Wrapper / decorator for an objective function that uses named arguments to make it compatible with optimizers that use a single list of parameters.
Your objective function can be defined as being callable using named arguments:
func(foo=123, bar=3.0, baz='hello')for a search-space with dimensions named
['foo', 'bar', 'baz']. But the optimizer will only pass a single list
xof unnamed arguments when calling the objective function:
func(x=[123, 3.0, 'hello']). This wrapper converts your objective function with named arguments into one that accepts a list as argument, while doing the conversion automatically.
The advantage of this is that you don’t have to unpack the list of arguments
xyourself, which makes the code easier to read and also reduces the risk of bugs if you change the number of dimensions or their order in the search-space.
Dimension-objects for the search-space dimensions.
Wrapped objective function.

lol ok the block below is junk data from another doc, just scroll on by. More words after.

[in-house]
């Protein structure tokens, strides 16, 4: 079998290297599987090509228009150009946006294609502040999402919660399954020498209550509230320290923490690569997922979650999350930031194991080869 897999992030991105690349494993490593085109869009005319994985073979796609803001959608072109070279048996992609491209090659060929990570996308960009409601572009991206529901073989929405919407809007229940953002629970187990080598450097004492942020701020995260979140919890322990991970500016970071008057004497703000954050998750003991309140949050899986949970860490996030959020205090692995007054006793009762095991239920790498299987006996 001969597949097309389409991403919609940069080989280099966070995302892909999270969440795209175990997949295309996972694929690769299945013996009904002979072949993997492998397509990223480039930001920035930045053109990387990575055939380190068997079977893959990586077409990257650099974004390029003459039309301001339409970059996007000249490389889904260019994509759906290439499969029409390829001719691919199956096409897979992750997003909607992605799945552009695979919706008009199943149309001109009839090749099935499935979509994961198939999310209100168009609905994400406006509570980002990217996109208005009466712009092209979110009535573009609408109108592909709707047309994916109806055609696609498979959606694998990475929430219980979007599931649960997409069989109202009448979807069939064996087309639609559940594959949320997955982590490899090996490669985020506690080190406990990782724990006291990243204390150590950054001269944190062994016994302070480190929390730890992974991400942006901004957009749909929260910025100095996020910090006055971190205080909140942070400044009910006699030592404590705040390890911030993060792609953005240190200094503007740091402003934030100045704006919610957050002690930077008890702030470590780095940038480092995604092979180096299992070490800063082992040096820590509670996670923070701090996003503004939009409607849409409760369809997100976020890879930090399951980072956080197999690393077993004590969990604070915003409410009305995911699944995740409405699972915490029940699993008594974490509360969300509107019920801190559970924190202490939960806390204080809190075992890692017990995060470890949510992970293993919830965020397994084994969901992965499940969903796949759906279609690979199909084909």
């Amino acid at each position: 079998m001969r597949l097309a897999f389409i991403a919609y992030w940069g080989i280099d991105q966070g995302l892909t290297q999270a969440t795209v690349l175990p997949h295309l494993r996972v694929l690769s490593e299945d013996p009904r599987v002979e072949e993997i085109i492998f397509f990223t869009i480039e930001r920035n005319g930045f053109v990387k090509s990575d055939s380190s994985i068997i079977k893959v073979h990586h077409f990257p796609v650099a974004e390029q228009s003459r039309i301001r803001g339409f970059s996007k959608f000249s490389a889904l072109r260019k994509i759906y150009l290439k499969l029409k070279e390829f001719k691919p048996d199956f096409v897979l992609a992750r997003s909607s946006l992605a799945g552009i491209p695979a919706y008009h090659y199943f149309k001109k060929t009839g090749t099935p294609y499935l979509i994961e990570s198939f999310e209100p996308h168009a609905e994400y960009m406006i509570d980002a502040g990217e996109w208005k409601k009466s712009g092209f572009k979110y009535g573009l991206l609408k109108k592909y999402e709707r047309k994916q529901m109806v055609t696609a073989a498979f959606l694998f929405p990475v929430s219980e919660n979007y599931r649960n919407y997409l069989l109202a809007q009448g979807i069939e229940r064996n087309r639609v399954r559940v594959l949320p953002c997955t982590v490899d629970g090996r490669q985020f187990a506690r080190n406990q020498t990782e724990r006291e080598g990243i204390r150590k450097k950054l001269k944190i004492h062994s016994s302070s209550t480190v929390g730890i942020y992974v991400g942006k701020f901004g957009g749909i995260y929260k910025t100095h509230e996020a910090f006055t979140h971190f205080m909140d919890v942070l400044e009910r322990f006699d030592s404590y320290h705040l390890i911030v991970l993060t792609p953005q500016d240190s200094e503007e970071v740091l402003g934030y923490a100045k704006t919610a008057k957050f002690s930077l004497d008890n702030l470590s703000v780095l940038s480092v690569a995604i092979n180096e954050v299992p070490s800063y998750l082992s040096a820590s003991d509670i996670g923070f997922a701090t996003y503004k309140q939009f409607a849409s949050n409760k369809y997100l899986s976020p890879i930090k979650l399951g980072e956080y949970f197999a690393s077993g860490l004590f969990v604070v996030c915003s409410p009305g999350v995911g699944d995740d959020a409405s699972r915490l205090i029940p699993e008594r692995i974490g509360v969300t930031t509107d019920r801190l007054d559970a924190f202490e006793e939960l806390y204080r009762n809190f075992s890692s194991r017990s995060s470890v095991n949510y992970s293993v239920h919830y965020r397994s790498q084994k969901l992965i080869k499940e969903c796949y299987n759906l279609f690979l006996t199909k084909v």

>>> # Define the search-space dimensions. They must all have names! >>> from skopt.space import Real >>> from skopt import forest_minimize >>> from skopt.utils import use_named_args >>> dim1 = Real(name='foo', low=0.0, high=1.0) >>> dim2 = Real(name='bar', low=0.0, high=1.0) >>> dim3 = Real(name='baz', low=0.0, high=1.0) >>> >>> # Gather the search-space dimensions in a list. >>> dimensions = [dim1, dim2, dim3] >>> >>> # Define the objective function with named arguments >>> # and use this function-decorator to specify the >>> # search-space dimensions. >>> @use_named_args(dimensions=dimensions) ... def my_objective_function(foo, bar, baz): ... return foo ** 2 + bar ** 4 + baz ** 8 >>> >>> # Not the function is callable from the outside as >>> # `my_objective_function(x)` where `x` is a list of unnamed arguments, >>> # which then wraps your objective function that is callable as >>> # `my_objective_function(foo, bar, baz)`. >>> # The conversion from a list `x` to named parameters `foo`, >>> # `bar`, `baz` >>> # is done automatically. >>> >>> # Run the optimizer on the wrapped objective function which is called >>> # as `my_objective_function(x)` as expected by `forest_minimize()`. >>> result = forest_minimize(func=my_objective_function, ... dimensions=dimensions, ... n_calls=20, base_estimator="ET", ... random_state=4) >>> >>> # Print the best-found results. >>> print("Best fitness:", result.fun) Best fitness: 0.1948080835239698 >>> print("Best parameters:", result.x) Best parameters: [0.44134853091052617, 0.06570954323368307, 0.17586123323419825]